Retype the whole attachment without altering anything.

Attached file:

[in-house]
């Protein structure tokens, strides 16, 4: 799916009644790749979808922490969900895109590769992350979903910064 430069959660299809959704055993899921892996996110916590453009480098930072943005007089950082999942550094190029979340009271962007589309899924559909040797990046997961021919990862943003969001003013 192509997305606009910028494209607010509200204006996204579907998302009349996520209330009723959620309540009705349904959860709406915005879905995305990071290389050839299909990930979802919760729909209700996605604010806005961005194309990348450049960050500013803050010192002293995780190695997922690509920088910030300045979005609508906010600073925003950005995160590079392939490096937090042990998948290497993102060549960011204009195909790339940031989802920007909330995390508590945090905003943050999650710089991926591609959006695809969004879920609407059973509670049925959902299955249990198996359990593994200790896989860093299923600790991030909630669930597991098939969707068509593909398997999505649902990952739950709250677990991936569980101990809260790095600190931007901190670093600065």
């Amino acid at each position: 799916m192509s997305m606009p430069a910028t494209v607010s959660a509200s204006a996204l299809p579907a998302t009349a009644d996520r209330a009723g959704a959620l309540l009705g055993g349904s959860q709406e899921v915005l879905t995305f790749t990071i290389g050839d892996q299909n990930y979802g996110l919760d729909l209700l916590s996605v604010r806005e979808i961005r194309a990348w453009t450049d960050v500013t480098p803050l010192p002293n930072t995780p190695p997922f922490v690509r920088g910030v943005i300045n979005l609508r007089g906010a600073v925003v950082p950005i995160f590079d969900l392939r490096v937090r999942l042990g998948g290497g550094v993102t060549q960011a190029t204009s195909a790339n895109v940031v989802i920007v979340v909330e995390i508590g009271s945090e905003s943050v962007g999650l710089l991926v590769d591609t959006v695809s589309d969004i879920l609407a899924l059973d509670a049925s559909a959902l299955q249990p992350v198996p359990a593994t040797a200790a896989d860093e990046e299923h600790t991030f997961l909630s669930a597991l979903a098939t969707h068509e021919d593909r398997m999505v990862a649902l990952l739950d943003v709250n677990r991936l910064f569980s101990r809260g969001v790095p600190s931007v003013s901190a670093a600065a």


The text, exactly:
[in-house]
């Protein structure tokens, strides 16, 4: 799916009644790749979808922490969900895109590769992350979903910064 430069959660299809959704055993899921892996996110916590453009480098930072943005007089950082999942550094190029979340009271962007589309899924559909040797990046997961021919990862943003969001003013 192509997305606009910028494209607010509200204006996204579907998302009349996520209330009723959620309540009705349904959860709406915005879905995305990071290389050839299909990930979802919760729909209700996605604010806005961005194309990348450049960050500013803050010192002293995780190695997922690509920088910030300045979005609508906010600073925003950005995160590079392939490096937090042990998948290497993102060549960011204009195909790339940031989802920007909330995390508590945090905003943050999650710089991926591609959006695809969004879920609407059973509670049925959902299955249990198996359990593994200790896989860093299923600790991030909630669930597991098939969707068509593909398997999505649902990952739950709250677990991936569980101990809260790095600190931007901190670093600065």
């Amino acid at each position: 799916m192509s997305m606009p430069a910028t494209v607010s959660a509200s204006a996204l299809p579907a998302t009349a009644d996520r209330a009723g959704a959620l309540l009705g055993g349904s959860q709406e899921v915005l879905t995305f790749t990071i290389g050839d892996q299909n990930y979802g996110l919760d729909l209700l916590s996605v604010r806005e979808i961005r194309a990348w453009t450049d960050v500013t480098p803050l010192p002293n930072t995780p190695p997922f922490v690509r920088g910030v943005i300045n979005l609508r007089g906010a600073v925003v950082p950005i995160f590079d969900l392939r490096v937090r999942l042990g998948g290497g550094v993102t060549q960011a190029t204009s195909a790339n895109v940031v989802i920007v979340v909330e995390i508590g009271s945090e905003s943050v962007g999650l710089l991926v590769d591609t959006v695809s589309d969004i879920l609407a899924l059973d509670a049925s559909a959902l299955q249990p992350v198996p359990a593994t040797a200790a896989d860093e990046e299923h600790t991030f997961l909630s669930a597991l979903a098939t969707h068509e021919d593909r398997m999505v990862a649902l990952l739950d943003v709250n677990r991936l910064f569980s101990r809260g969001v790095p600190s931007v003013s901190a670093a600065a």